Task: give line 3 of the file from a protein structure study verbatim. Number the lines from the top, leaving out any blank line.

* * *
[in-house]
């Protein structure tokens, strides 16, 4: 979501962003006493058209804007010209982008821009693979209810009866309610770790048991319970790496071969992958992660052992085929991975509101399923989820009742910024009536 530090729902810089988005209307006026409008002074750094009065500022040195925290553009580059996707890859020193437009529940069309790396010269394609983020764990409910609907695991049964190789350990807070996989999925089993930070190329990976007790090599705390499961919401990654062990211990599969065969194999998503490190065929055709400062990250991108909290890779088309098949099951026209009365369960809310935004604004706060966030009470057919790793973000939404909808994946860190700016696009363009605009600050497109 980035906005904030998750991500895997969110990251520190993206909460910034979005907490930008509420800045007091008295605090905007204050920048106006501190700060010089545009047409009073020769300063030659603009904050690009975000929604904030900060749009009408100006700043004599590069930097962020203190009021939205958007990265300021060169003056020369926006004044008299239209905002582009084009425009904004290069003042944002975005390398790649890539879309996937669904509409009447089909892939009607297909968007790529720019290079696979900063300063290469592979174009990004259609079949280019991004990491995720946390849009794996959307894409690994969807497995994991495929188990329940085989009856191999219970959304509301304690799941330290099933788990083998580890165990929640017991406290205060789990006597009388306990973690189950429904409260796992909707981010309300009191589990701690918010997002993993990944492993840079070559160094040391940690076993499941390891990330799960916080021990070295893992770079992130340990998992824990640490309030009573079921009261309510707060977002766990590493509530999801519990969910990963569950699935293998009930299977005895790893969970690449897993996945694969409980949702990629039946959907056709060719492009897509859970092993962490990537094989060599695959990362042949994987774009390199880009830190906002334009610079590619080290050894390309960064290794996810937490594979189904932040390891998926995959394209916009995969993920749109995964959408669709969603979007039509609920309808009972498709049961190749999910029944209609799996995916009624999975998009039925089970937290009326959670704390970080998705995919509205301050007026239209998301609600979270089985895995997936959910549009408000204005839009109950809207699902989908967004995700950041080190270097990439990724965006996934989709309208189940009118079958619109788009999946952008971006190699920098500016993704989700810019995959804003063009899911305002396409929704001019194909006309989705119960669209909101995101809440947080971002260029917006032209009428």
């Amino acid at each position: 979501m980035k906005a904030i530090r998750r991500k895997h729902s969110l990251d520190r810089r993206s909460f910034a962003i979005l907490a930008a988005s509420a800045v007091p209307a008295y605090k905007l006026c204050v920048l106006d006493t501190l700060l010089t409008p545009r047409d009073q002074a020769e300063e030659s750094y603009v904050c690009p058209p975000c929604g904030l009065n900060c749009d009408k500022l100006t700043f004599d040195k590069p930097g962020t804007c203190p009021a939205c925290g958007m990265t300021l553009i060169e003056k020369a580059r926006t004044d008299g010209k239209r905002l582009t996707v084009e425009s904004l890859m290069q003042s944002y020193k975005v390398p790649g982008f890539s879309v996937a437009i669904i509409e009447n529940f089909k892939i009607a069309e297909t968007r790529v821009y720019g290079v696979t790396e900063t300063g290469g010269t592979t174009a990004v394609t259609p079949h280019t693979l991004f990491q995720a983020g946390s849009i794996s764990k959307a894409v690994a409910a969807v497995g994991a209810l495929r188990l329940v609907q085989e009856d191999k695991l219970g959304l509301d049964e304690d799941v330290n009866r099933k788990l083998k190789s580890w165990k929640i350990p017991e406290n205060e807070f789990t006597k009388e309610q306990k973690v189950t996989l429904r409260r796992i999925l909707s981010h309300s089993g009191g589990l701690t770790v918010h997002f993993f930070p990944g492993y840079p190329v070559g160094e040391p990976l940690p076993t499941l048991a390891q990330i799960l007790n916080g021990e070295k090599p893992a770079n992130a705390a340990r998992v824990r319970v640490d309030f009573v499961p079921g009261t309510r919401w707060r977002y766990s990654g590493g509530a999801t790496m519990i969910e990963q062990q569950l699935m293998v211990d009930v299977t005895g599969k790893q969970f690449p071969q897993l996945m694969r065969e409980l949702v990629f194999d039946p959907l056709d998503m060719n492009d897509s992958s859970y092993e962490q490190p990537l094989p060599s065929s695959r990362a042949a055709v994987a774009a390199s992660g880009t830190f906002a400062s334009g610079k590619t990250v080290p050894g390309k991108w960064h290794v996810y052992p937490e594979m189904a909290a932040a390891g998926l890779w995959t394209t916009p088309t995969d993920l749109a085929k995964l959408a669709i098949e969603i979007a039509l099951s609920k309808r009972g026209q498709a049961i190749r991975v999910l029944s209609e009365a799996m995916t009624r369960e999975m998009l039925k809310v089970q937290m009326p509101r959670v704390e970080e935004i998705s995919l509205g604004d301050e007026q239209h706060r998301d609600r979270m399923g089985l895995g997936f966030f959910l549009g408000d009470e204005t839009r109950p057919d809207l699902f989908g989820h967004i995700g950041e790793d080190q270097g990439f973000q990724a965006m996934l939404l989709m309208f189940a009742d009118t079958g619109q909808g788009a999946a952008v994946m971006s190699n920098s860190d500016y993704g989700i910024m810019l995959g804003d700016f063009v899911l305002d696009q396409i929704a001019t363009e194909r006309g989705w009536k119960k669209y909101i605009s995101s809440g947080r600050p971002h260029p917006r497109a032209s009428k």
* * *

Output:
């Amino acid at each position: 979501m980035k906005a904030i530090r998750r991500k895997h729902s969110l990251d520190r810089r993206s909460f910034a962003i979005l907490a930008a988005s509420a800045v007091p209307a008295y605090k905007l006026c204050v920048l106006d006493t501190l700060l010089t409008p545009r047409d009073q002074a020769e300063e030659s750094y603009v904050c690009p058209p975000c929604g904030l009065n900060c749009d009408k500022l100006t700043f004599d040195k590069p930097g962020t804007c203190p009021a939205c925290g958007m990265t300021l553009i060169e003056k020369a580059r926006t004044d008299g010209k239209r905002l582009t996707v084009e425009s904004l890859m290069q003042s944002y020193k975005v390398p790649g982008f890539s879309v996937a437009i669904i509409e009447n529940f089909k892939i009607a069309e297909t968007r790529v821009y720019g290079v696979t790396e900063t300063g290469g010269t592979t174009a990004v394609t259609p079949h280019t693979l991004f990491q995720a983020g946390s849009i794996s764990k959307a894409v690994a409910a969807v497995g994991a209810l495929r188990l329940v609907q085989e009856d191999k695991l219970g959304l509301d049964e304690d799941v330290n009866r099933k788990l083998k190789s580890w165990k929640i350990p017991e406290n205060e807070f789990t006597k009388e309610q306990k973690v189950t996989l429904r409260r796992i999925l909707s981010h309300s089993g009191g589990l701690t770790v918010h997002f993993f930070p990944g492993y840079p190329v070559g160094e040391p990976l940690p076993t499941l048991a390891q990330i799960l007790n916080g021990e070295k090599p893992a770079n992130a705390a340990r998992v824990r319970v640490d309030f009573v499961p079921g009261t309510r919401w707060r977002y766990s990654g590493g509530a999801t790496m519990i969910e990963q062990q569950l699935m293998v211990d009930v299977t005895g599969k790893q969970f690449p071969q897993l996945m694969r065969e409980l949702v990629f194999d039946p959907l056709d998503m060719n492009d897509s992958s859970y092993e962490q490190p990537l094989p060599s065929s695959r990362a042949a055709v994987a774009a390199s992660g880009t830190f906002a400062s334009g610079k590619t990250v080290p050894g390309k991108w960064h290794v996810y052992p937490e594979m189904a909290a932040a390891g998926l890779w995959t394209t916009p088309t995969d993920l749109a085929k995964l959408a669709i098949e969603i979007a039509l099951s609920k309808r009972g026209q498709a049961i190749r991975v999910l029944s209609e009365a799996m995916t009624r369960e999975m998009l039925k809310v089970q937290m009326p509101r959670v704390e970080e935004i998705s995919l509205g604004d301050e007026q239209h706060r998301d609600r979270m399923g089985l895995g997936f966030f959910l549009g408000d009470e204005t839009r109950p057919d809207l699902f989908g989820h967004i995700g950041e790793d080190q270097g990439f973000q990724a965006m996934l939404l989709m309208f189940a009742d009118t079958g619109q909808g788009a999946a952008v994946m971006s190699n920098s860190d500016y993704g989700i910024m810019l995959g804003d700016f063009v899911l305002d696009q396409i929704a001019t363009e194909r006309g989705w009536k119960k669209y909101i605009s995101s809440g947080r600050p971002h260029p917006r497109a032209s009428k």